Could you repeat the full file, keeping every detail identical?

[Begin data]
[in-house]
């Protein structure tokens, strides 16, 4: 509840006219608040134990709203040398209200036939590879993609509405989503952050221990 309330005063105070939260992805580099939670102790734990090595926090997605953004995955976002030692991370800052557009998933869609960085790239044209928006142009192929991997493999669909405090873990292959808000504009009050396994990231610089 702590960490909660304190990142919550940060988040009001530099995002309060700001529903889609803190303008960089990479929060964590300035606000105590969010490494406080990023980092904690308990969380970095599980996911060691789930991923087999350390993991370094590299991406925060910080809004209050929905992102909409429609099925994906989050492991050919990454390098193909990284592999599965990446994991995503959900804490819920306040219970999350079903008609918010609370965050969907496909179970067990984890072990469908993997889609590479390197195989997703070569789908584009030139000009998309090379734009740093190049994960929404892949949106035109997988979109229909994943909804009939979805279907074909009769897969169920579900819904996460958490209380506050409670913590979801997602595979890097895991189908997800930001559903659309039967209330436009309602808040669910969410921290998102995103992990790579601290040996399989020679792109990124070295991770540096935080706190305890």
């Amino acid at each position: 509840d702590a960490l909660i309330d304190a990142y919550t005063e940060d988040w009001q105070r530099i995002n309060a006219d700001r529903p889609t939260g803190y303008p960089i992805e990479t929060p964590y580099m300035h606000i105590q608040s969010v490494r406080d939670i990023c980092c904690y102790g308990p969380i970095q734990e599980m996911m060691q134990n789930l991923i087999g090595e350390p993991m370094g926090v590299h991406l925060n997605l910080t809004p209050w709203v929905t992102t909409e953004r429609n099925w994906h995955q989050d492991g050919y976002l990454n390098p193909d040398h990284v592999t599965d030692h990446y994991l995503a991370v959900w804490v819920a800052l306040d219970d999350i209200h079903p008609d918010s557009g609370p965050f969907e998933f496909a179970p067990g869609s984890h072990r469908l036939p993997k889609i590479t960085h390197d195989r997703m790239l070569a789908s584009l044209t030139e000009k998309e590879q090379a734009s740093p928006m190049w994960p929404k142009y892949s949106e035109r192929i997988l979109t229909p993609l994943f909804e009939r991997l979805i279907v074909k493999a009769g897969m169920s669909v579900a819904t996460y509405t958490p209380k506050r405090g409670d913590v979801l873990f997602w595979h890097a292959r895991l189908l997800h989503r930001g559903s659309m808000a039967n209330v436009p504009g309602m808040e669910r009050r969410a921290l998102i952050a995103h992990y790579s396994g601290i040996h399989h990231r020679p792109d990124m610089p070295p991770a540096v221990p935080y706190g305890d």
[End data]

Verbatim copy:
[in-house]
């Protein structure tokens, strides 16, 4: 509840006219608040134990709203040398209200036939590879993609509405989503952050221990 309330005063105070939260992805580099939670102790734990090595926090997605953004995955976002030692991370800052557009998933869609960085790239044209928006142009192929991997493999669909405090873990292959808000504009009050396994990231610089 702590960490909660304190990142919550940060988040009001530099995002309060700001529903889609803190303008960089990479929060964590300035606000105590969010490494406080990023980092904690308990969380970095599980996911060691789930991923087999350390993991370094590299991406925060910080809004209050929905992102909409429609099925994906989050492991050919990454390098193909990284592999599965990446994991995503959900804490819920306040219970999350079903008609918010609370965050969907496909179970067990984890072990469908993997889609590479390197195989997703070569789908584009030139000009998309090379734009740093190049994960929404892949949106035109997988979109229909994943909804009939979805279907074909009769897969169920579900819904996460958490209380506050409670913590979801997602595979890097895991189908997800930001559903659309039967209330436009309602808040669910969410921290998102995103992990790579601290040996399989020679792109990124070295991770540096935080706190305890």
């Amino acid at each position: 509840d702590a960490l909660i309330d304190a990142y919550t005063e940060d988040w009001q105070r530099i995002n309060a006219d700001r529903p889609t939260g803190y303008p960089i992805e990479t929060p964590y580099m300035h606000i105590q608040s969010v490494r406080d939670i990023c980092c904690y102790g308990p969380i970095q734990e599980m996911m060691q134990n789930l991923i087999g090595e350390p993991m370094g926090v590299h991406l925060n997605l910080t809004p209050w709203v929905t992102t909409e953004r429609n099925w994906h995955q989050d492991g050919y976002l990454n390098p193909d040398h990284v592999t599965d030692h990446y994991l995503a991370v959900w804490v819920a800052l306040d219970d999350i209200h079903p008609d918010s557009g609370p965050f969907e998933f496909a179970p067990g869609s984890h072990r469908l036939p993997k889609i590479t960085h390197d195989r997703m790239l070569a789908s584009l044209t030139e000009k998309e590879q090379a734009s740093p928006m190049w994960p929404k142009y892949s949106e035109r192929i997988l979109t229909p993609l994943f909804e009939r991997l979805i279907v074909k493999a009769g897969m169920s669909v579900a819904t996460y509405t958490p209380k506050r405090g409670d913590v979801l873990f997602w595979h890097a292959r895991l189908l997800h989503r930001g559903s659309m808000a039967n209330v436009p504009g309602m808040e669910r009050r969410a921290l998102i952050a995103h992990y790579s396994g601290i040996h399989h990231r020679p792109d990124m610089p070295p991770a540096v221990p935080y706190g305890d």